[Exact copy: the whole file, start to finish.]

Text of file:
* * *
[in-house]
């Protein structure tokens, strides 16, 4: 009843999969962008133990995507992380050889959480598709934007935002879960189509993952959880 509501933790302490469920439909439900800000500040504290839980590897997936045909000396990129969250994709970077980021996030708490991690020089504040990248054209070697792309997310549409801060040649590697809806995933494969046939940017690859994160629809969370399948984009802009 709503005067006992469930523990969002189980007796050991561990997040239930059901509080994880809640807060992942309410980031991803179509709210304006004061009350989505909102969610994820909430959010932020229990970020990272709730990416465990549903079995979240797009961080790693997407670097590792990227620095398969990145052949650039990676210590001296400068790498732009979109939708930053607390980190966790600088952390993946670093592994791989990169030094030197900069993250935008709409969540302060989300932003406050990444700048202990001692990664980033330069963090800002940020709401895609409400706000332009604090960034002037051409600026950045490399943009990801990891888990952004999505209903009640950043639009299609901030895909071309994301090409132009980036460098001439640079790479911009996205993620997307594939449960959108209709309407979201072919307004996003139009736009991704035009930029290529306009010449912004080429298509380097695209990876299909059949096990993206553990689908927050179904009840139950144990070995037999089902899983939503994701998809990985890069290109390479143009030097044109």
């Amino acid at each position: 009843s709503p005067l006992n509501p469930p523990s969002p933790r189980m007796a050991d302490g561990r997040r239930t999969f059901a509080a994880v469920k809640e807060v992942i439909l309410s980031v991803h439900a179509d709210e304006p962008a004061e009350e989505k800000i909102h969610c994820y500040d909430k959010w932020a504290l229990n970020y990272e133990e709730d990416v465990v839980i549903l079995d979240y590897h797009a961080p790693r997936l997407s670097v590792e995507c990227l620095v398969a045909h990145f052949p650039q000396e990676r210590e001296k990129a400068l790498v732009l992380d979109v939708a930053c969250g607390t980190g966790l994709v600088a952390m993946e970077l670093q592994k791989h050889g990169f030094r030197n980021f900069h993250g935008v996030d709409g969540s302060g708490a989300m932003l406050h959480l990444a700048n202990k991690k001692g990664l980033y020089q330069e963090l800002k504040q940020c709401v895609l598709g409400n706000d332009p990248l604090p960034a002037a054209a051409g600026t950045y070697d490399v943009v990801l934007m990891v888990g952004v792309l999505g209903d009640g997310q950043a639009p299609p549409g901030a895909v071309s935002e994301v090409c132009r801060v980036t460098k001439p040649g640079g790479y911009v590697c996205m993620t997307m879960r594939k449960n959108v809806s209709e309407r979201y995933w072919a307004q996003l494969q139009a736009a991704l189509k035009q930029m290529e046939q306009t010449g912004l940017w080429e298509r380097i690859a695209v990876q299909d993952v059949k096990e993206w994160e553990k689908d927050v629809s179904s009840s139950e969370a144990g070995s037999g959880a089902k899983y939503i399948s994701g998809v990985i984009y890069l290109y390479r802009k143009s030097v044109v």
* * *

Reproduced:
[in-house]
């Protein structure tokens, strides 16, 4: 009843999969962008133990995507992380050889959480598709934007935002879960189509993952959880 509501933790302490469920439909439900800000500040504290839980590897997936045909000396990129969250994709970077980021996030708490991690020089504040990248054209070697792309997310549409801060040649590697809806995933494969046939940017690859994160629809969370399948984009802009 709503005067006992469930523990969002189980007796050991561990997040239930059901509080994880809640807060992942309410980031991803179509709210304006004061009350989505909102969610994820909430959010932020229990970020990272709730990416465990549903079995979240797009961080790693997407670097590792990227620095398969990145052949650039990676210590001296400068790498732009979109939708930053607390980190966790600088952390993946670093592994791989990169030094030197900069993250935008709409969540302060989300932003406050990444700048202990001692990664980033330069963090800002940020709401895609409400706000332009604090960034002037051409600026950045490399943009990801990891888990952004999505209903009640950043639009299609901030895909071309994301090409132009980036460098001439640079790479911009996205993620997307594939449960959108209709309407979201072919307004996003139009736009991704035009930029290529306009010449912004080429298509380097695209990876299909059949096990993206553990689908927050179904009840139950144990070995037999089902899983939503994701998809990985890069290109390479143009030097044109």
């Amino acid at each position: 009843s709503p005067l006992n509501p469930p523990s969002p933790r189980m007796a050991d302490g561990r997040r239930t999969f059901a509080a994880v469920k809640e807060v992942i439909l309410s980031v991803h439900a179509d709210e304006p962008a004061e009350e989505k800000i909102h969610c994820y500040d909430k959010w932020a504290l229990n970020y990272e133990e709730d990416v465990v839980i549903l079995d979240y590897h797009a961080p790693r997936l997407s670097v590792e995507c990227l620095v398969a045909h990145f052949p650039q000396e990676r210590e001296k990129a400068l790498v732009l992380d979109v939708a930053c969250g607390t980190g966790l994709v600088a952390m993946e970077l670093q592994k791989h050889g990169f030094r030197n980021f900069h993250g935008v996030d709409g969540s302060g708490a989300m932003l406050h959480l990444a700048n202990k991690k001692g990664l980033y020089q330069e963090l800002k504040q940020c709401v895609l598709g409400n706000d332009p990248l604090p960034a002037a054209a051409g600026t950045y070697d490399v943009v990801l934007m990891v888990g952004v792309l999505g209903d009640g997310q950043a639009p299609p549409g901030a895909v071309s935002e994301v090409c132009r801060v980036t460098k001439p040649g640079g790479y911009v590697c996205m993620t997307m879960r594939k449960n959108v809806s209709e309407r979201y995933w072919a307004q996003l494969q139009a736009a991704l189509k035009q930029m290529e046939q306009t010449g912004l940017w080429e298509r380097i690859a695209v990876q299909d993952v059949k096990e993206w994160e553990k689908d927050v629809s179904s009840s139950e969370a144990g070995s037999g959880a089902k899983y939503i399948s994701g998809v990985i984009y890069l290109y390479r802009k143009s030097v044109v």